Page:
Marching To The Beat Of Its Own Drum

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The beginning of the month was dark and stormy, but the end was so serene. March truly did come in like a lion and go out like a lamb. Despite banking crises in the US and EU, US layoffs accelerating, and the FOMC raising interest rates, the major equity indices delivered impressive performance during the month. The NASDAQ 100 was up over 8% – its biggest monthly gain since 2010 and highest close since last August. From a technical standpoint, the NASDAQ is over 20% off its low and has thus begun a new bull market. What a turnaround from just a few quarters ago! It was not just the tech-heavy NASDAQ that surged. Other common benchmarks were also strong, discounting or outright ignoring less sanguine economic data. All told, the S&P500 ended 3.67% higher. Indeed, the luck of the Irish smiled upon equity markets this month.

The sudden and shocking collapse of Silicon Valley Bank (SVB) dominated financial headlines for most of the month, and rightly so. The mostly unexpected crisis came to head with such speed and intensity that markets barely had time to register what was happening before the bank found itself in FDIC receivership. A minor (and brief) panic in global markets ensued. The reasons and explanations for the collapse are varied and widespread, and there is certainly more than enough blame to be laid at the feet of many, but the bottom line is that the crisis was contained within a relatively short window of just two weeks.

While the fears of domino effects have been put to rest, the crisis did spread throughout the banking industry and sent the regional bank index down nearly 30% on the month. When the dust settled, SVB was no more, First Republic and a handful of other regional banks were desperately clinging to life, and Credit Suisse was gobbled up by its rival UBS in a fire sale.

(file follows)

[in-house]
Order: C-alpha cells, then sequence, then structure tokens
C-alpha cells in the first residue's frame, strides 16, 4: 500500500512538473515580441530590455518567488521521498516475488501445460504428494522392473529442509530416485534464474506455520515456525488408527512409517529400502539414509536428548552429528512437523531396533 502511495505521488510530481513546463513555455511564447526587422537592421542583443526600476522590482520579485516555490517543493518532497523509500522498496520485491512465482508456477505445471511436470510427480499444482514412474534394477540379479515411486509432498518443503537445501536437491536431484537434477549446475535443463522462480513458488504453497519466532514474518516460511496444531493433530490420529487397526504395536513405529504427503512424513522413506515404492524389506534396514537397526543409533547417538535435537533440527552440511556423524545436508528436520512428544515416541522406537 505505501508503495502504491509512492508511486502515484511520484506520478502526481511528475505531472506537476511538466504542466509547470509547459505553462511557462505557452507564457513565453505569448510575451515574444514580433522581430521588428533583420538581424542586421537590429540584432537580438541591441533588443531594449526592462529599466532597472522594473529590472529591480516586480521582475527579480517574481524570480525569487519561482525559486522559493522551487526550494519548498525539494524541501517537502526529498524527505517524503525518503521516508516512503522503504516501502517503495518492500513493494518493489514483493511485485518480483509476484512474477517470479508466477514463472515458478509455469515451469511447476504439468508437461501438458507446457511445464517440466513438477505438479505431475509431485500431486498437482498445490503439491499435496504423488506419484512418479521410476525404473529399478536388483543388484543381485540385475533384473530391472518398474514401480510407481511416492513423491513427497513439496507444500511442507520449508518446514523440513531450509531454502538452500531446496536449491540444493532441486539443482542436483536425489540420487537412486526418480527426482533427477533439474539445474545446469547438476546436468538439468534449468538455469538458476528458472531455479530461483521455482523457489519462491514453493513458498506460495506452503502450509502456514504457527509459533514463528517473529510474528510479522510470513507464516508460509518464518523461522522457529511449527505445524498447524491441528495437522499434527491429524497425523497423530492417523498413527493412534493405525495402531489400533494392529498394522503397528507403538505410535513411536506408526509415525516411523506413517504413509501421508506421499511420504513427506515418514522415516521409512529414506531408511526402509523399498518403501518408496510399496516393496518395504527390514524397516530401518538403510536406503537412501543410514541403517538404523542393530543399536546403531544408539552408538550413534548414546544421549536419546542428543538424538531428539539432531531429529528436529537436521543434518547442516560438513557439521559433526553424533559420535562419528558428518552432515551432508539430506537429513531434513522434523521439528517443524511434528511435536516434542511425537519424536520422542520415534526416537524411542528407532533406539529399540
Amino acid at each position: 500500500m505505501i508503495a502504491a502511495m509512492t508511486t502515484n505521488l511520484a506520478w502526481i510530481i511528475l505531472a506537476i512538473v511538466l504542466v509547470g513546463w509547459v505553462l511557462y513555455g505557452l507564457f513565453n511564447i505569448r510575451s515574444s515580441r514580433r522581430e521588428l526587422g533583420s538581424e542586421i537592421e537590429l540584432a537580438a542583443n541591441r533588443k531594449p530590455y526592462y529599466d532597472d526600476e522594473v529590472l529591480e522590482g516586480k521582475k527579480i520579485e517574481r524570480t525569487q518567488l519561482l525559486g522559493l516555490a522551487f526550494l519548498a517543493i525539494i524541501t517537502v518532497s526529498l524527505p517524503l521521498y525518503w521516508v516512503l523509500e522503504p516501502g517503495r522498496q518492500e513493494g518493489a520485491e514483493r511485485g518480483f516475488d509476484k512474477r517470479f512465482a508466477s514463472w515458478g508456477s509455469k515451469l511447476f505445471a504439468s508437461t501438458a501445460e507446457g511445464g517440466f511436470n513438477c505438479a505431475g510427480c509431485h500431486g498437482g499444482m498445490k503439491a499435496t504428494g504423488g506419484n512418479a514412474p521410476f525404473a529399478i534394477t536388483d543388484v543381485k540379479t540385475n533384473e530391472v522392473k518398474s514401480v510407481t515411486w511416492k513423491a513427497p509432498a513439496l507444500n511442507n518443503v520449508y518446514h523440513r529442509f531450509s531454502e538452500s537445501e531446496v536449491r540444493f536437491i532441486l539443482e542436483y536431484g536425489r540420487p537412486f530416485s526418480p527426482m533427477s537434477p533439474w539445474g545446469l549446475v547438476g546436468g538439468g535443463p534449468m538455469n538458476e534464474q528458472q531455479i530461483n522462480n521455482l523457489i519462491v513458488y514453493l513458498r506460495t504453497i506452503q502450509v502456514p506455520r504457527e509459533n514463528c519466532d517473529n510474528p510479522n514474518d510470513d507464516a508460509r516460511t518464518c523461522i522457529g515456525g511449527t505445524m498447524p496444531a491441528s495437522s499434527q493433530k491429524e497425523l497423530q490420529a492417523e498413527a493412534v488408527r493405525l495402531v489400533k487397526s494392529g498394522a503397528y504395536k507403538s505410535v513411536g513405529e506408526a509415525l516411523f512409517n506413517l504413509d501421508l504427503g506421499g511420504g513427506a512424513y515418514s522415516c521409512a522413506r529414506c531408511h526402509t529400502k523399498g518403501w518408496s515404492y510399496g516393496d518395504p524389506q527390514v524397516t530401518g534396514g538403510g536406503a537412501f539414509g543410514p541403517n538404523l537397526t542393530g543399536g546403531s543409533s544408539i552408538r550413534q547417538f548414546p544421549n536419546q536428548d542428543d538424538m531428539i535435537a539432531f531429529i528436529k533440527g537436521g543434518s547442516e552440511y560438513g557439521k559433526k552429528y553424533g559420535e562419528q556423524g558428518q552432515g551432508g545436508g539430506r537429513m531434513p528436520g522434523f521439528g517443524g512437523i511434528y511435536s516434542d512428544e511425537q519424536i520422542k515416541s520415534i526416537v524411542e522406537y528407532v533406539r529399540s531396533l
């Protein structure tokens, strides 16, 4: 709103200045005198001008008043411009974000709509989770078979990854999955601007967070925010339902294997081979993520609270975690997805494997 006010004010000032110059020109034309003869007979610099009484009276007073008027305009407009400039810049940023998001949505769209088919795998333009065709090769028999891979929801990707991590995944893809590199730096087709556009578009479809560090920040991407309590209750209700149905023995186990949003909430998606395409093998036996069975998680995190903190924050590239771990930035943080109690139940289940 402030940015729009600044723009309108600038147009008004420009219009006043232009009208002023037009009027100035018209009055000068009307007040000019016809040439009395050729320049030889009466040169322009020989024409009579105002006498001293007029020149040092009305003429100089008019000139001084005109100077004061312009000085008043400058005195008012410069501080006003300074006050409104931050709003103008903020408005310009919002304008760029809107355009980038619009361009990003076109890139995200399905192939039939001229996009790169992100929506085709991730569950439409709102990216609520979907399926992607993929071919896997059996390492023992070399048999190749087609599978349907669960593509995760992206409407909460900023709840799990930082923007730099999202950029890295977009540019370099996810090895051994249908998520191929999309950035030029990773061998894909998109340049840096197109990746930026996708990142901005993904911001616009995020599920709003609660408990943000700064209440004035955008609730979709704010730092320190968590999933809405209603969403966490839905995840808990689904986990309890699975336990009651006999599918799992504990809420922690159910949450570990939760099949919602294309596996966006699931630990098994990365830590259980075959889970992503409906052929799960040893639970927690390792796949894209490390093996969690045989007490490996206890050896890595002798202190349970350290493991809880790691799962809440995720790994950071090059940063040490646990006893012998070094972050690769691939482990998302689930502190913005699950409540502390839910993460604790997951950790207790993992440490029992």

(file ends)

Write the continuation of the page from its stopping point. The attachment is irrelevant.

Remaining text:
As if the banking crisis was not enough, global markets also had to contend with inflation and interest rates. The Consumer Price Index printed a 6% year-over-year gain for February, once again declining from the peak levels seen last summer, but still far ahead of the Federal Reserve’s long-term target of 2%. Regarding interest rates, we saw Chair Powell once again hike the Federal Funds Rate 0.25% on the 22nd. This quarter point hike – executed in the midst of a banking crisis – reaffirmed the Fed’s commitment to restraining inflation, and while it was smaller in size than the mega-hikes from last year, it is clear that the central bank is willing to put its money where its mouth is – at least for now. Of course, traders and investors are optimistically hoping for a cessation of the rate hike campaign in May, with futures markets pricing in a 51% chance of a pause next meeting.

Heading into Q2, the atmosphere has improved remarkably in just two short weeks, but we remain cautious and curious. On one hand, there is much sentiment that the economy is on the verge of tipping into a recession. The housing market is under pressure and inflation – while obviously on its way down – is still much too high. An inverted yield curve, which historically has been a strong indicator of pending recession, still points to more difficult times ahead. On the other hand, the labor market remains strong and resilient. And by all indications, we are closer to the end of Fed tightening than we are the beginning. Perhaps the beleaguered central bank can orchestrate a soft landing after all. In any case, we will continue to monitor economic and market-related developments as they occur.


Certain sections of this commentary contain forward-looking statements that are based on our reasonable expectations, estimates, projections, and assumptions. Forward-looking statements are not guarantees of future performance and involve certain risks and uncertainties, which are difficult to predict. Past performance is not indicative of future results. All indices are unmanaged, and investors cannot invest directly into an index.